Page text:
Crowder Peas have a similar flavor and texture to black-eyed peas, but provide more nutrients, so they can be one of the great substitutes for black-eyed peas. Crowder peas are rich in protein, fiber, and minerals like calcium, iron, and magnesium. Crowder peas offer 6 grams each of dietary fiber & protein vs 4 grams of fiber & 5 proteins per same-sized serving for Black Eyed Peas offering more versatility beyond just nutritional powerhouses like chickpeas or lentils!

The main difference between these two types is their carbohydrate content; Crowder Pea’s carbohydrates make up around 16% while Black Eyed Pea’s carbohydrates account for 19%, making them higher glycemic index (GI) than other bean varieties which might not suit all needs depending on individual preferences or medical conditions related GI levels intake considerations! In addition to their nutritional benefits, they also contain fewer calories than other legumes such as kidney beans or chickpeas.

When substituting in recipes calling for black-eyed peas, simply use an equal amount in your recipe and adjust cooking times accordingly as other variables differ from recipe to recipe (such as how much water you’re adding). Whether you’re making soups or stews, preparing salads or side dishes – Crowder Peas can be used interchangeably without compromising taste or texture! Enjoy!

3. White Acre Peas

White Acre peas make an excellent substitute for black-eyed peas. This is because they are not only nearly indistinguishable in taste but also have a few benefits over black-eyed peas.

White Acre peas are sweeter than black-eyed peas and more tender, providing a subtle sweetness and softer texture when cooked. They also tend to hold their shape better than black-eyed peas during cooking, meaning that you’re less likely to end up with a mushy mess on your plate! Nutritionally speaking, both white acre and black-eyed plants are similarly healthy options: high in dietary fiber as well as essential vitamins (A & C) and minerals (iron & calcium). Additionally, both legumes are low in fat and saturated fats while being rich sources of plant proteins.

However, one potential advantage of using white acre over regular black-eyed peas lies in its higher levels of polyphenols – natural compounds found in plants that may provide health benefits including antioxidant protection from disease-causing free radicals found within our bodies. When cooking with these little morsels make sure not to overcook; since they’re smaller than a regular black-eyed pea it won’t take long before they become too soft and mushy if overcooked. And unlike its larger cousin these don’t need soaking prior to cooking; just rinse well under cold running water before use!

4. Pinto Beans

Pinto beans used as one of the substitutes for black eyed peas

Pinto beans can indeed be used as a substitute for black-eyed peas in many recipes. They have many similarities in flavor and texture, making them excellent substitutes to create tasty dishes. Pinto beans contain more fiber and protein than black-eyed peas, so they are a great choice for a healthier meal.

The main difference between pinto beans and black-eyed peas is the size of their seed coats. The coating on pinto beans is larger than that of black-eyed peas, so they may also cook faster due to the increased surface area being exposed to heat during cooking. Additionally, pinto beans are somewhat creamier and denser than black-eyed peas which can affect how dishes hold together after cooking; if using them as part of a stew or soup dish this should be taken into account when measuring out liquid ingredients before cooking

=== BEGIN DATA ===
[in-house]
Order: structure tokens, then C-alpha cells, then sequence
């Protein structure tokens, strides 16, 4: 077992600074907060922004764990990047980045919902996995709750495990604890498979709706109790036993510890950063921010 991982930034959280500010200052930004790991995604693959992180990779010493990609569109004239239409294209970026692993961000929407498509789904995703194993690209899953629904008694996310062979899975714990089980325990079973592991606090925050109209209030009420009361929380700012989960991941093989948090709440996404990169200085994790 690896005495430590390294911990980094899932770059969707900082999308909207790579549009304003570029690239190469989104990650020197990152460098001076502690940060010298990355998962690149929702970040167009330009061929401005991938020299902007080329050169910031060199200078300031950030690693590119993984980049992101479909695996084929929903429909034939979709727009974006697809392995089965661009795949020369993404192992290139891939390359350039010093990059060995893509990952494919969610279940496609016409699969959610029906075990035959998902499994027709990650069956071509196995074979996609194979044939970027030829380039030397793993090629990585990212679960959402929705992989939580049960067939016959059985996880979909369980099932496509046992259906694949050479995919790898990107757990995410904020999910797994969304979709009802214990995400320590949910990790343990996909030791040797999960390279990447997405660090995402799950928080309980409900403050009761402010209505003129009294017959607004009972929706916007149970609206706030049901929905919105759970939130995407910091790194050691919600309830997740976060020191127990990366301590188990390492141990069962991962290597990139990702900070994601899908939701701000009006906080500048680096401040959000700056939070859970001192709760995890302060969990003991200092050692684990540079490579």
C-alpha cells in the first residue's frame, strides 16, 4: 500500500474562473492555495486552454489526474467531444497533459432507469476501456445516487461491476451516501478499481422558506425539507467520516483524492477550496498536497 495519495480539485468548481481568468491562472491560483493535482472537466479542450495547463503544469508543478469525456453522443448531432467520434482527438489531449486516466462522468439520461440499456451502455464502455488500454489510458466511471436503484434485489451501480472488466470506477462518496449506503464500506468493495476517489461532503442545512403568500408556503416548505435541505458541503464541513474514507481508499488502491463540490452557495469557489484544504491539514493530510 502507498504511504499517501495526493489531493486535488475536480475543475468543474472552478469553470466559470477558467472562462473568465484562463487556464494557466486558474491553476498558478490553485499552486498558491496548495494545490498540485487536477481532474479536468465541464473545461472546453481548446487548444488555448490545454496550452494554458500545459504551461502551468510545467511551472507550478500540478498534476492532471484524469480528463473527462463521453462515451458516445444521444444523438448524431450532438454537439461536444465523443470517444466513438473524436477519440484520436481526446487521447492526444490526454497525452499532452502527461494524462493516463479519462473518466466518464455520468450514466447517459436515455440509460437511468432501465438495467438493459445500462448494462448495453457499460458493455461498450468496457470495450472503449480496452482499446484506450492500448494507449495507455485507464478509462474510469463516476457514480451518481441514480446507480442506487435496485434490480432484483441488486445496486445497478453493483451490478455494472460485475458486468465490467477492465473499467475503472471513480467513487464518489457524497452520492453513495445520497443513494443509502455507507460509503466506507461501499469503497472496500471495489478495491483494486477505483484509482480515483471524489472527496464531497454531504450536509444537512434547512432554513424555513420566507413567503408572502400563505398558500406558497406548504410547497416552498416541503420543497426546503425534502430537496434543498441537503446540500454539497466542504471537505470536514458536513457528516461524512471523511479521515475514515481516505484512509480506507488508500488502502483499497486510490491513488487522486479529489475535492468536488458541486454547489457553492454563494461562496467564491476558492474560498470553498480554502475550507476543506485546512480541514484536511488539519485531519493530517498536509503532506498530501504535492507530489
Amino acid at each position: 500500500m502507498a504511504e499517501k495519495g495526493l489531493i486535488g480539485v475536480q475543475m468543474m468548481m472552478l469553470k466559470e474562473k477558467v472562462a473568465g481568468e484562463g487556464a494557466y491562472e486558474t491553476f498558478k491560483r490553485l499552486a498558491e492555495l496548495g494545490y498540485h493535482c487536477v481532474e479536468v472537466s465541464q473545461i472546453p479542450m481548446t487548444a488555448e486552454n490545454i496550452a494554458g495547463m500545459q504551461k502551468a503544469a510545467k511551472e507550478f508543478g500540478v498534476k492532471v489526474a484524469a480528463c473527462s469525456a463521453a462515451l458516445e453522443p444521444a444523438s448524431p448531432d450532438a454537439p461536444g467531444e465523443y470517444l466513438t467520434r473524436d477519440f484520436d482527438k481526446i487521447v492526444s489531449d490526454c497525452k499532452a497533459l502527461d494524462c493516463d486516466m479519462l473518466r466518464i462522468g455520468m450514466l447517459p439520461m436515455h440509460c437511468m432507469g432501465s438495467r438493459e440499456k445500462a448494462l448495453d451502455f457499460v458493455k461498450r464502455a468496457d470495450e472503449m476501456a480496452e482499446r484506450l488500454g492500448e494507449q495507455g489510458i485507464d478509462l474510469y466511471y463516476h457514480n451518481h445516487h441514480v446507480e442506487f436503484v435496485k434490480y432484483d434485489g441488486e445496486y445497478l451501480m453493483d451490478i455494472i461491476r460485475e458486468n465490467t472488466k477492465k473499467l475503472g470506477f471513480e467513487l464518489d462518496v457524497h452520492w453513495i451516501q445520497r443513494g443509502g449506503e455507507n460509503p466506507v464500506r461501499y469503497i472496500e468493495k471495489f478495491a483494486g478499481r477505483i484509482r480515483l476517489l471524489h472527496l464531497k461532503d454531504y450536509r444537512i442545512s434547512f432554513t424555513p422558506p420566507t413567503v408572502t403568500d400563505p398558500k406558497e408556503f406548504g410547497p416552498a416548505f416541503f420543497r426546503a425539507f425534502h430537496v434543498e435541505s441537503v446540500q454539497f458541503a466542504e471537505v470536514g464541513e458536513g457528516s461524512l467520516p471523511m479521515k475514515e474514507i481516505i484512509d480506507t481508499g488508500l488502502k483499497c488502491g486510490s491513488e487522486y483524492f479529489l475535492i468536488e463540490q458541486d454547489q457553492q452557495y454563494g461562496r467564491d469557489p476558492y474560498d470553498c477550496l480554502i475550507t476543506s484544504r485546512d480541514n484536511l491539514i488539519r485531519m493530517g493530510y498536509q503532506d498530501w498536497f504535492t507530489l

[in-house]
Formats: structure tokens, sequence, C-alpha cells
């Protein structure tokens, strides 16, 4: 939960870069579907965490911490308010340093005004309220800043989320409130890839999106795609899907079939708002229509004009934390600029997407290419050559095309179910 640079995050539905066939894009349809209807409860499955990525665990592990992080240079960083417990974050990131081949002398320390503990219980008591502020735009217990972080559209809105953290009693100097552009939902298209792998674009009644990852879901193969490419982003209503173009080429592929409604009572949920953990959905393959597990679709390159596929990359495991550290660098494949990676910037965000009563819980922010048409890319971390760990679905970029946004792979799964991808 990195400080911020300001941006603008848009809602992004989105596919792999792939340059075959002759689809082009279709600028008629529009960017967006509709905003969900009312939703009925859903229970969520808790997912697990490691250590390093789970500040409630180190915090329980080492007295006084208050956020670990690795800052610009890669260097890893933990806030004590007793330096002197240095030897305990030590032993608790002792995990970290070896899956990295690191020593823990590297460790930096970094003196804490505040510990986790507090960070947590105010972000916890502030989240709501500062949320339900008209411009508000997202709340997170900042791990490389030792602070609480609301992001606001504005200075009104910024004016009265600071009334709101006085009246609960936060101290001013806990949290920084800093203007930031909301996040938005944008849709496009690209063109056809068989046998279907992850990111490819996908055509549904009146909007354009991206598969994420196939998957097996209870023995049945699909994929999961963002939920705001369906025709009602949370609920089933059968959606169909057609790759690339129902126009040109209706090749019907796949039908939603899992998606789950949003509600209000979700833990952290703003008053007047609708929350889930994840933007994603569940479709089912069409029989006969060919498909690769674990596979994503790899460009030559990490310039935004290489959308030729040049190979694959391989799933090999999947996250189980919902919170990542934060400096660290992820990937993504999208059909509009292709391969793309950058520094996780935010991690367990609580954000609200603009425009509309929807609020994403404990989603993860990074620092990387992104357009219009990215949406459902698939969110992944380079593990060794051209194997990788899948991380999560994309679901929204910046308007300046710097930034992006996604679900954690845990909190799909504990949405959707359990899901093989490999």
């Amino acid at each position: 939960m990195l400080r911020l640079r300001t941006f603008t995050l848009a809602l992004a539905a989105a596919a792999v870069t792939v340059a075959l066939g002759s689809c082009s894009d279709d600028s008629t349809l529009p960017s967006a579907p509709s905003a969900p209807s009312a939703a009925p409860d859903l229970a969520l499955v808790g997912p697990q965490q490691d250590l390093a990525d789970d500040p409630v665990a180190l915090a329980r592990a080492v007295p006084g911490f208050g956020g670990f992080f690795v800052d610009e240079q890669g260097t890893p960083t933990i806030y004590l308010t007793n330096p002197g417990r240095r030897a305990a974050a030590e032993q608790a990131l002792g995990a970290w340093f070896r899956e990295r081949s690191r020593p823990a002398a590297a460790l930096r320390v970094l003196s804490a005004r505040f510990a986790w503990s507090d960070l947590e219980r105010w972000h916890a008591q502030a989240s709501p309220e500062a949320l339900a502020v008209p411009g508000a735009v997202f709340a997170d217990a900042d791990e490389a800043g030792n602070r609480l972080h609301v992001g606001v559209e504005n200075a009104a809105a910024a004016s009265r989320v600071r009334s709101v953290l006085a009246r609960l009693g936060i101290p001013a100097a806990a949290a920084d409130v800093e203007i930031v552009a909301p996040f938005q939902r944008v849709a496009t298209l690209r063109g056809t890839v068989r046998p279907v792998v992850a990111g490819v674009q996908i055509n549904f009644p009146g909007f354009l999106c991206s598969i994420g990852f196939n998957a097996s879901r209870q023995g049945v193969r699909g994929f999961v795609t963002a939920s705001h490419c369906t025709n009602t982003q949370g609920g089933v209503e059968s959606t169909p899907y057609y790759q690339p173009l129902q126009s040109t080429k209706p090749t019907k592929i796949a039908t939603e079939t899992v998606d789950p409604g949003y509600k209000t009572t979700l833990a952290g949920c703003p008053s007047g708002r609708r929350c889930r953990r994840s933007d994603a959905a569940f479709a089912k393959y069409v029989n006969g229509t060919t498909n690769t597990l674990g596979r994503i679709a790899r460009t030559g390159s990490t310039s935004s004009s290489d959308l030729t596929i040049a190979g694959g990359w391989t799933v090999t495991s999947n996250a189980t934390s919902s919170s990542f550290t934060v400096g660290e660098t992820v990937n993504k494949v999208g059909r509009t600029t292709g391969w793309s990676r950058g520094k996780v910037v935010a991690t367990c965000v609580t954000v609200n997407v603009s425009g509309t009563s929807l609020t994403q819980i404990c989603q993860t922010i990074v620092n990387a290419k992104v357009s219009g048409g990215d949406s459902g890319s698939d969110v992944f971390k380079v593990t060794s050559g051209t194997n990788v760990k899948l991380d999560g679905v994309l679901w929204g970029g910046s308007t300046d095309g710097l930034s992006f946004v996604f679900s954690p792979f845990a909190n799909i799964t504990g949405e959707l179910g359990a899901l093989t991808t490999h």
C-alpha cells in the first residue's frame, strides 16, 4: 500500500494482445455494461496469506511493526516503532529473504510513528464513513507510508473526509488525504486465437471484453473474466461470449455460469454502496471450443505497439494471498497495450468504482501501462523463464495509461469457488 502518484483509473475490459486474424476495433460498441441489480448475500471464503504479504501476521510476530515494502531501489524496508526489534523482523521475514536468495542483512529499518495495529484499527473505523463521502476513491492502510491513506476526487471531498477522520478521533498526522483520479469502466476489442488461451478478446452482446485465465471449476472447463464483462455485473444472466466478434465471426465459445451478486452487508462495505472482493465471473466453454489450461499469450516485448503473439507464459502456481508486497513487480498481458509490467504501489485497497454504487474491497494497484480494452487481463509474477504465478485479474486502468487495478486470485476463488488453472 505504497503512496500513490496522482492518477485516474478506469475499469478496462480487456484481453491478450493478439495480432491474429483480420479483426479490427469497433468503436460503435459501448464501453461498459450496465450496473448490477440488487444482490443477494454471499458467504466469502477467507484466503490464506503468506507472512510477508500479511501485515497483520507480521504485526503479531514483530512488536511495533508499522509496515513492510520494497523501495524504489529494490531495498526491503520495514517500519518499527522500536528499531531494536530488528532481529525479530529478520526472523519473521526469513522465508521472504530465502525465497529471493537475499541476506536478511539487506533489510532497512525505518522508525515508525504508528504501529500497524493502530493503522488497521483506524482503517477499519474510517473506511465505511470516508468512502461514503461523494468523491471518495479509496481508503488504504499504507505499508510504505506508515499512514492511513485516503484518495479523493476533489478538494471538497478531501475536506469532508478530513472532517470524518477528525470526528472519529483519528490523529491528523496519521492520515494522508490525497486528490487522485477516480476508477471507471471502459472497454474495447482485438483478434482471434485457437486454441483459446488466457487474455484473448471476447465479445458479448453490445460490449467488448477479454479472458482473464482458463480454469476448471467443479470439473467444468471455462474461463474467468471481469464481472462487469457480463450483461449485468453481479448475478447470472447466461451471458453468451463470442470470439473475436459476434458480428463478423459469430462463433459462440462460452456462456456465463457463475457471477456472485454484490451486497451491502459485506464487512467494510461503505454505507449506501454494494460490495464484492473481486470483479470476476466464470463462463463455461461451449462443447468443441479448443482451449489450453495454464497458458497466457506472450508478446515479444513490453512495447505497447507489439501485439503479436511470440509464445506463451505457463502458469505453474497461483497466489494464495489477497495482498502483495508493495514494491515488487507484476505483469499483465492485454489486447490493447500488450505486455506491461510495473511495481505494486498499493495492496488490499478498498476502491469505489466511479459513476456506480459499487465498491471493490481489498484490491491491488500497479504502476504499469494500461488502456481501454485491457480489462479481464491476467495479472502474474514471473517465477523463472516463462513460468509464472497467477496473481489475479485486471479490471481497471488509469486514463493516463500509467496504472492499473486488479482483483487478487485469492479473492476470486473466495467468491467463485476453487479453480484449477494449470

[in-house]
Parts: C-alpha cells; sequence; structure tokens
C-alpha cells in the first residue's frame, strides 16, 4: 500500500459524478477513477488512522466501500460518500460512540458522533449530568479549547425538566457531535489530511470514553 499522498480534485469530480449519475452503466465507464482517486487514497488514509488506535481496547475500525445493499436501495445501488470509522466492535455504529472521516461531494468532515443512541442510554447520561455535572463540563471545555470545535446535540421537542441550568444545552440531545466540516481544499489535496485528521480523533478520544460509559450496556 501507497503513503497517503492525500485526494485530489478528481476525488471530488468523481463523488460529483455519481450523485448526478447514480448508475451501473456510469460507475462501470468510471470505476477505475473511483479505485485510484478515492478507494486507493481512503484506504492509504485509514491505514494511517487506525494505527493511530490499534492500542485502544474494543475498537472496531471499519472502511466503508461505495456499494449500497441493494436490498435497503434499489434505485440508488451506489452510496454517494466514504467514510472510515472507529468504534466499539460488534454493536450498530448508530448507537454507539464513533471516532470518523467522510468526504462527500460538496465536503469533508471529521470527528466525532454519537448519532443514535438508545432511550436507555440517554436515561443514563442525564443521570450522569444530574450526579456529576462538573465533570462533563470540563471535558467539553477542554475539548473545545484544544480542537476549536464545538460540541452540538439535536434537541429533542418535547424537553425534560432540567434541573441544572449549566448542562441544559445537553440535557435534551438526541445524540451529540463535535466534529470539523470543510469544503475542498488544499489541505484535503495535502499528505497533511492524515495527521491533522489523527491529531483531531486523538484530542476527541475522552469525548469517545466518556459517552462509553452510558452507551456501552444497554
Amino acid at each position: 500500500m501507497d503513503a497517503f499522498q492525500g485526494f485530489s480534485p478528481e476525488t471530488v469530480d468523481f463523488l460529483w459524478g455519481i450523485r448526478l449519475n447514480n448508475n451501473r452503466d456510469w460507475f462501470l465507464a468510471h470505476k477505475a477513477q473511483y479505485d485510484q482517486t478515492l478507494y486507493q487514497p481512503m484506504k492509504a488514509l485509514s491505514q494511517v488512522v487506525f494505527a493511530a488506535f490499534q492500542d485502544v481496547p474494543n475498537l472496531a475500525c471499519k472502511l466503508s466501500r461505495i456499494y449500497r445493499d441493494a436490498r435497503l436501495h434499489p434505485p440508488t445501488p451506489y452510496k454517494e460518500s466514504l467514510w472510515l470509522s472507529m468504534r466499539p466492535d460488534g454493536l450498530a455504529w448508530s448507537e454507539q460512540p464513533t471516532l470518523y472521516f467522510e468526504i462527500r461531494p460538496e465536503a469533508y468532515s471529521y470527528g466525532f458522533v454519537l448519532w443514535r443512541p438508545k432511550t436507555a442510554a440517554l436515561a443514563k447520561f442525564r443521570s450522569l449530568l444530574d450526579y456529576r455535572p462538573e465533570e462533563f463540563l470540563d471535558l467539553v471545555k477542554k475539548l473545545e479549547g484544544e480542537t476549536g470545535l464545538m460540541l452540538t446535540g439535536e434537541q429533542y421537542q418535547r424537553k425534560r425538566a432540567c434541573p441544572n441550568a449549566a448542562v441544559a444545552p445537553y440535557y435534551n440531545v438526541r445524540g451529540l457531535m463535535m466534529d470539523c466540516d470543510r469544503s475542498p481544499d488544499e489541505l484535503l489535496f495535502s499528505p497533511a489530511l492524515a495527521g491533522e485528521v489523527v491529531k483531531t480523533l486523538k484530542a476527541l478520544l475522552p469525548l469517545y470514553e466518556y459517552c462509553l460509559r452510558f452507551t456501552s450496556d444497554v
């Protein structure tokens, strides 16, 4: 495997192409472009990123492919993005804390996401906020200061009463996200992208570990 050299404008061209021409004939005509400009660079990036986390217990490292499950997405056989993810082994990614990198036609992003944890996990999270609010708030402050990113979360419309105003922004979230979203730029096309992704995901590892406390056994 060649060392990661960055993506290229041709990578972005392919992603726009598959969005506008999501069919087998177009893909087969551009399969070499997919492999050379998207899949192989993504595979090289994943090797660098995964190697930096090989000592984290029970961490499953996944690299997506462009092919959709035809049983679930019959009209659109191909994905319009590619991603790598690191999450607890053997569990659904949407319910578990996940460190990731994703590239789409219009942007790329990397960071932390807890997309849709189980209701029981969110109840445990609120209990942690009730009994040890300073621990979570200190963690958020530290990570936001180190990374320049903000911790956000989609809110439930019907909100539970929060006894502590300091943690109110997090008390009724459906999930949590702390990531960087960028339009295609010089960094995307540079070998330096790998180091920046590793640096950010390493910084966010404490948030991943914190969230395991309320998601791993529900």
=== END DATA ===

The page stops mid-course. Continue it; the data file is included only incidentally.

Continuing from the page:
While soaked black-eyed peas may only take about 30 minutes to cook through properly, soaked pintos might take twice as long depending on your recipe requirements. So keep this thing in mind when substituting pinto beans for black-eyed peas.

5. Fresh Lima Beans

fresh lima beans placed on a white background

Lima beans are full of protein, dietary fiber, minerals, vitamins, and antioxidants which make them a nutritional powerhouse. They are high in polyphenols and low in fat so they can be an excellent addition to any meal.

Lima beans are also strikingly similar to black-eyed peas in flavor and texture when cooked properly. While black-eyed peas tend to have a bit more of an earthy note to their flavor profile, lima beans provide a creamy sweetness instead. This makes them perfect as an accompaniment for other dishes like rice or stewed vegetables where the subtle but distinct presence of the lima bean stands out without overpowering other flavors present in the dish.

When using fresh lima beans as a substitute for black-eyed peas, you should consider adding additional spices and herbs to enhance the dish’s flavor profile. For example, bay leaves, oregano, cumin, or chili powder will all add some extra depth to your dish when combined with the sweeter taste of fresh lima beans.

6. Fresh Romano Beans

Romano beans used as one of the substitutes for black eyed peas

Fresh Romano Beans as a substitute for black-eyed beans are much easier to prepare – you can cook them from dry or use canned versions in just minutes instead of hours. Furthermore, they hold their shape better than other types when cooked and won’t become mushy as quickly either.

Fresh Romano beans offer the same impressive benefits as black-eyed peas. They’re an especially good source of fiber and protein – one cup contains 15 grams of fiber and 10 grams of protein – which makes them perfect for vegetarians or vegans who need extra plant-based sources of these nutrients in their diet.

it is important to note that Romano beans take much longer to cook than canned or dry black-eyed peas. It is also important to note that you should not overcook them since they will become soft and mushy if cooked too long. For this reason, it may be best to start with adding the fresher legumes at the end of the cooking process with shorter cooked ingredients being added earlier in order to ensure an even cooking time for all components of the dish.